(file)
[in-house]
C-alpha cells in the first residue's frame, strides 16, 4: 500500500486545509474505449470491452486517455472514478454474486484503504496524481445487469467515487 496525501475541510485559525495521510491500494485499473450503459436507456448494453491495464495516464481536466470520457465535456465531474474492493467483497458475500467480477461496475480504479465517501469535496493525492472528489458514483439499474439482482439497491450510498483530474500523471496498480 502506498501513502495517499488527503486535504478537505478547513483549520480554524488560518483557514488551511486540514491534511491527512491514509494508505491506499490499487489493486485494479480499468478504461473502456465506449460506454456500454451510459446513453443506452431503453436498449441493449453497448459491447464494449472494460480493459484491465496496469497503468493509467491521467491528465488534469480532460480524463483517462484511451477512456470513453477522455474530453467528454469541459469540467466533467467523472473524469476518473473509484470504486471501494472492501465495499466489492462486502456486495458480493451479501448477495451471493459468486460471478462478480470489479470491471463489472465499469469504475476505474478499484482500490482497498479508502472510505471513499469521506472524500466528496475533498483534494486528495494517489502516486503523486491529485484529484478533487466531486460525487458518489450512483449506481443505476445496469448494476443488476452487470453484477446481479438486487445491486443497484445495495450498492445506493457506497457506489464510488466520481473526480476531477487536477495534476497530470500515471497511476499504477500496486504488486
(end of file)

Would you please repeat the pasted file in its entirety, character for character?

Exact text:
[in-house]
C-alpha cells in the first residue's frame, strides 16, 4: 500500500486545509474505449470491452486517455472514478454474486484503504496524481445487469467515487 496525501475541510485559525495521510491500494485499473450503459436507456448494453491495464495516464481536466470520457465535456465531474474492493467483497458475500467480477461496475480504479465517501469535496493525492472528489458514483439499474439482482439497491450510498483530474500523471496498480 502506498501513502495517499488527503486535504478537505478547513483549520480554524488560518483557514488551511486540514491534511491527512491514509494508505491506499490499487489493486485494479480499468478504461473502456465506449460506454456500454451510459446513453443506452431503453436498449441493449453497448459491447464494449472494460480493459484491465496496469497503468493509467491521467491528465488534469480532460480524463483517462484511451477512456470513453477522455474530453467528454469541459469540467466533467467523472473524469476518473473509484470504486471501494472492501465495499466489492462486502456486495458480493451479501448477495451471493459468486460471478462478480470489479470491471463489472465499469469504475476505474478499484482500490482497498479508502472510505471513499469521506472524500466528496475533498483534494486528495494517489502516486503523486491529485484529484478533487466531486460525487458518489450512483449506481443505476445496469448494476443488476452487470453484477446481479438486487445491486443497484445495495450498492445506493457506497457506489464510488466520481473526480476531477487536477495534476497530470500515471497511476499504477500496486504488486